First the Russian government invited all the oil majors to submit bids to jointly develop the Shtokman Field, a vast natural gas field in the Barents Sea, and then, deep into the selection process, they rejected all the bids and announced that they would go it alone. Now, once again the government is dangling the opportunity before the hungry eyes of multinational energy companies. What are we meant to think of all this?
First, it’s clear from yesterday’s IEA report that the pressures on oil and gas companies to secure direct access to the world’s diminishing production assets are rapidly increasing – and as I have argued in the past, these pressures will increasingly result in greater political risk and an unfavorable environment for the improvement of human rights and the deepening of democracy.
Second, the open invitation for Shtokman clearly flies in the face of the most recent resource nationalist moves in Russia against Yukos, Shell, and BP, or comparatively the further pressure put on by Hugo Chavez in Venezuela. However, I’m reluctant to rush to celebrate this change of attitude on Shtokman investment so prematurely as some in the media are. We have to recognize that Russia really doesn’t have much choice but to invite in some serious equity partners, as the complicated technology and enormous capital required to successfully develop the field is only available from the other super-majors (it is truly an astonishingly difficult project – 500 km offshore, and 350 metres underwater). Also, the oil and gas majors are willfully ignoring two robust trends – that Moscow has long dangled the Shtokman opportunity to leverage concessions for Gazprom in other markets (my blog readers may also recall the political character of Shtokman – when Gazprom said it would reject any US bid following Dick Cheney’s “oil weapon” comments), and that the regulators and courts usually only attack a foreign investor after they have sunk their money into a capital-intensive project.
For a quick case study in how to get the most political mileage out of an energy investment project, one need only visit the Norwegian website of the Shtokman Field project and review the absurd series of headlines under the news section.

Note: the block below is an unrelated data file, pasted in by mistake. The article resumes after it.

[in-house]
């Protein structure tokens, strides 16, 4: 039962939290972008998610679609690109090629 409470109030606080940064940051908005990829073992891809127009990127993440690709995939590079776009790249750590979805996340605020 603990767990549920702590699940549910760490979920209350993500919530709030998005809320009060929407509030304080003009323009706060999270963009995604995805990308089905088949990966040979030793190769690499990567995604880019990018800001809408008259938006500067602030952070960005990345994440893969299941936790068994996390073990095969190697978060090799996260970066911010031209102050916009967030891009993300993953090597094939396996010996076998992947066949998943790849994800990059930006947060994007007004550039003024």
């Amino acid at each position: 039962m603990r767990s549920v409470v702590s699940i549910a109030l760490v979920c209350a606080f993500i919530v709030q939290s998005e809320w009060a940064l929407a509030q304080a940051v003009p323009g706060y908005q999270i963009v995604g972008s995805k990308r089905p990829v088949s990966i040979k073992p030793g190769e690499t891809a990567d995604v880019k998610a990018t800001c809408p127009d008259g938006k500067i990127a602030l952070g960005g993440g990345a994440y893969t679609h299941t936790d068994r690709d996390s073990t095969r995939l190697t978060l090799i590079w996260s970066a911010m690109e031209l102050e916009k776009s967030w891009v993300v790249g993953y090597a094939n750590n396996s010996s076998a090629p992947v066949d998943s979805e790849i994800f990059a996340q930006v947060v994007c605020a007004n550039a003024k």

A few examples:
May 2, 2006 – Gazprom to pick Shtokman partners “within days”
May 18, 2006 – Gazprom Delays Shtokman Choice Again
May 19, 2006 – Kremlin threatens to block US role in giant gas project
July 13, 2006 – U.S. energy firms pull for Russian WTO deal
August 8, 2006 – No Shtokman Deal Expected This Year
October 11, 2006 – Gazprom to develop Shtokman field alone
May 15, 2007 – Statoil: Gazprom needs foreign companies on shelf
July 4, 2007 – Shtokman start signalled for 2013
As can be casually observed from this wild rollercoaster ride of announcements, the Russians have been extremely successful in using the Shtokman project to advance their interests, even turning American firms like ConocoPhillips and Chevron into advocates for Russia’s entrance into the WTO (Chevron has subsequently withdrawn its interest in Shtokman). The established pattern of unreliable information coming from Gazprom and the Kremlin on the Shtokman Field leaves an extremely depleted reservoir of trust for investors, accompanied a continued enthusiasm to inject capital into Russia. Why should anyone take Gazprom seriously now, when so many times in the past they have had to play politics with the project? Is this new “openness” to foreign investors, coming right on the heels of an unbelievably soft meeting with George Bush at Kennebunkport, really something to get excited about?
One reporter from Forbes can’t contain his disbelief at the sector’s continued appetite for Russian risk: “Could European and American energy companies have a minor case of Stockholm syndrome? No matter how shoddily they or their rivals get treated in the country, they just can’t get enough of Russian natural gas projects.” Certainly I am raising more questions than I can adequately seek to answer in this one post, but we should continue to follow this project closely.
My early guess would be that Statoil and Norsk Hydro will become the biggest winners here with the lion’s share of the project among the minority stakeholders. Norway’s national champions “earned” this position through years of political loyalty to Moscow’s requests, and a particularly tight-lipped refusal to criticize recent developments in Russia. For example, Prime Minister Jens Stoltenberg has come out in defense of Russia and attacked US plans for a missile shield, and is counted among Moscow’s closest allies (the newspapers call Stoltenberg “The Peaceful Viking.” (That said, a few years ago Stoltenberg also signed a declaration denouncing the unfair criminal persecution of political dissidents such as Igor Sutyagin and Mikhail Khodorkovsky.)
Also, as a competing energy exporter, Moscow has worked hard to cultivate close relations with Norway to increasingly coordinate markets rather than compete. Nevertheless, Gazprom needs a lot of technology and experience to take on this risky project, and I wouldn’t be surprised to see Total and ConocoPhillips allowed in for small, minority stakes so long as the Russians continue to control at least 51% of the project.
For now it is too soon to tell if Gazprom really is telling the truth this time, or if foreign investors can trust the Russian government not to use regulators and tax authorities to wrestle away their stakes in the project once it goes online. What is certain is that the weak rule of law that currently reigns in Russia offers little protection for businesses, and foreign investors and governments appear to be unable and/or unwilling to implement any incentives to help improve it.